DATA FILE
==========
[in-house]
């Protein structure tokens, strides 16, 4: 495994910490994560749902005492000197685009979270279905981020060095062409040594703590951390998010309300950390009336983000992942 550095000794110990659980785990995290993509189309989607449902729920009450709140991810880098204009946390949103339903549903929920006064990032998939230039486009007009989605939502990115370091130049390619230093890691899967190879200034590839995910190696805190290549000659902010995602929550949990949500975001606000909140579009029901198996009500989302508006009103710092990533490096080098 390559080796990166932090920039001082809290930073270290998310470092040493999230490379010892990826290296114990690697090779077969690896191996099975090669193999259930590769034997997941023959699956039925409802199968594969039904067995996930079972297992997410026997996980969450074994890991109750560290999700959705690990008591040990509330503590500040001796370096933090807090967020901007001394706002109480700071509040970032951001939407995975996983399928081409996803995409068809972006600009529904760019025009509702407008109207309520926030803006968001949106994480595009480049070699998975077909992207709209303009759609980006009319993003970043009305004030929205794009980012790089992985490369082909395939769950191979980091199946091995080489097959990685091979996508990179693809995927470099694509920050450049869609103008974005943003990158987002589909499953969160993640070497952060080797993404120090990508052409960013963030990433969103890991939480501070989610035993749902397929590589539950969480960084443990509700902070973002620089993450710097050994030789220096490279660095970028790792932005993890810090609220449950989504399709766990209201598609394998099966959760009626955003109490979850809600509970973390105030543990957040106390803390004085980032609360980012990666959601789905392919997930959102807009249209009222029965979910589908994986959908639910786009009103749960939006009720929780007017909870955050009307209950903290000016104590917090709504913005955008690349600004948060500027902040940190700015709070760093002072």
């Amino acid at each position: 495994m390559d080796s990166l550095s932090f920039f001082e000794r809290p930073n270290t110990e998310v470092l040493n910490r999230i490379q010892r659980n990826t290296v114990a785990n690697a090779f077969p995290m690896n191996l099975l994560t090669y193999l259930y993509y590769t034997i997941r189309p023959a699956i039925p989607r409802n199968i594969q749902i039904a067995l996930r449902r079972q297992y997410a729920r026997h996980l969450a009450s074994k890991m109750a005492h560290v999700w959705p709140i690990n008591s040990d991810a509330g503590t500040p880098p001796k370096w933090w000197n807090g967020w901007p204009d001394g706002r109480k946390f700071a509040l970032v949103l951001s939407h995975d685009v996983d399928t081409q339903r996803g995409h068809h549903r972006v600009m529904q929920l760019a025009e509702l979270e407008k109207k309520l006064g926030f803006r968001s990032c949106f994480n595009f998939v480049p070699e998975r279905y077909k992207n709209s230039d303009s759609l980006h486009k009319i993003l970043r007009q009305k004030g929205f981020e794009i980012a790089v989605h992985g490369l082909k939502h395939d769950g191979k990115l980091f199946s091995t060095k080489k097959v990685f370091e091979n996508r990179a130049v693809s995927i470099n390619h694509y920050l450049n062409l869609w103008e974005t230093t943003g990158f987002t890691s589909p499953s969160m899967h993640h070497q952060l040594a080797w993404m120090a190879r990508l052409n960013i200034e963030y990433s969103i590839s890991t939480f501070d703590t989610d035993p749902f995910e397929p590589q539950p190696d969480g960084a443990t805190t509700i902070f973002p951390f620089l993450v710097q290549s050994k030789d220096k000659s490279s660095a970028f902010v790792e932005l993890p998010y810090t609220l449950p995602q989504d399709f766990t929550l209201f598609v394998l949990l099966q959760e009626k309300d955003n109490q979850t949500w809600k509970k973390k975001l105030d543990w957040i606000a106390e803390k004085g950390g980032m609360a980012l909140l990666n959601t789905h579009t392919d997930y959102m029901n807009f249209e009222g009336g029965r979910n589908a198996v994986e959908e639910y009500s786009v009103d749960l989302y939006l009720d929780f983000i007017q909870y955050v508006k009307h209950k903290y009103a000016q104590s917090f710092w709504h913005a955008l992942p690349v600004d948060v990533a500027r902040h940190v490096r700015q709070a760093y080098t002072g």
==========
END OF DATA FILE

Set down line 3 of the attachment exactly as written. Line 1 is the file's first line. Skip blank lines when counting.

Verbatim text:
């Amino acid at each position: 495994m390559d080796s990166l550095s932090f920039f001082e000794r809290p930073n270290t110990e998310v470092l040493n910490r999230i490379q010892r659980n990826t290296v114990a785990n690697a090779f077969p995290m690896n191996l099975l994560t090669y193999l259930y993509y590769t034997i997941r189309p023959a699956i039925p989607r409802n199968i594969q749902i039904a067995l996930r449902r079972q297992y997410a729920r026997h996980l969450a009450s074994k890991m109750a005492h560290v999700w959705p709140i690990n008591s040990d991810a509330g503590t500040p880098p001796k370096w933090w000197n807090g967020w901007p204009d001394g706002r109480k946390f700071a509040l970032v949103l951001s939407h995975d685009v996983d399928t081409q339903r996803g995409h068809h549903r972006v600009m529904q929920l760019a025009e509702l979270e407008k109207k309520l006064g926030f803006r968001s990032c949106f994480n595009f998939v480049p070699e998975r279905y077909k992207n709209s230039d303009s759609l980006h486009k009319i993003l970043r007009q009305k004030g929205f981020e794009i980012a790089v989605h992985g490369l082909k939502h395939d769950g191979k990115l980091f199946s091995t060095k080489k097959v990685f370091e091979n996508r990179a130049v693809s995927i470099n390619h694509y920050l450049n062409l869609w103008e974005t230093t943003g990158f987002t890691s589909p499953s969160m899967h993640h070497q952060l040594a080797w993404m120090a190879r990508l052409n960013i200034e963030y990433s969103i590839s890991t939480f501070d703590t989610d035993p749902f995910e397929p590589q539950p190696d969480g960084a443990t805190t509700i902070f973002p951390f620089l993450v710097q290549s050994k030789d220096k000659s490279s660095a970028f902010v790792e932005l993890p998010y810090t609220l449950p995602q989504d399709f766990t929550l209201f598609v394998l949990l099966q959760e009626k309300d955003n109490q979850t949500w809600k509970k973390k975001l105030d543990w957040i606000a106390e803390k004085g950390g980032m609360a980012l909140l990666n959601t789905h579009t392919d997930y959102m029901n807009f249209e009222g009336g029965r979910n589908a198996v994986e959908e639910y009500s786009v009103d749960l989302y939006l009720d929780f983000i007017q909870y955050v508006k009307h209950k903290y009103a000016q104590s917090f710092w709504h913005a955008l992942p690349v600004d948060v990533a500027r902040h940190v490096r700015q709070a760093y080098t002072g």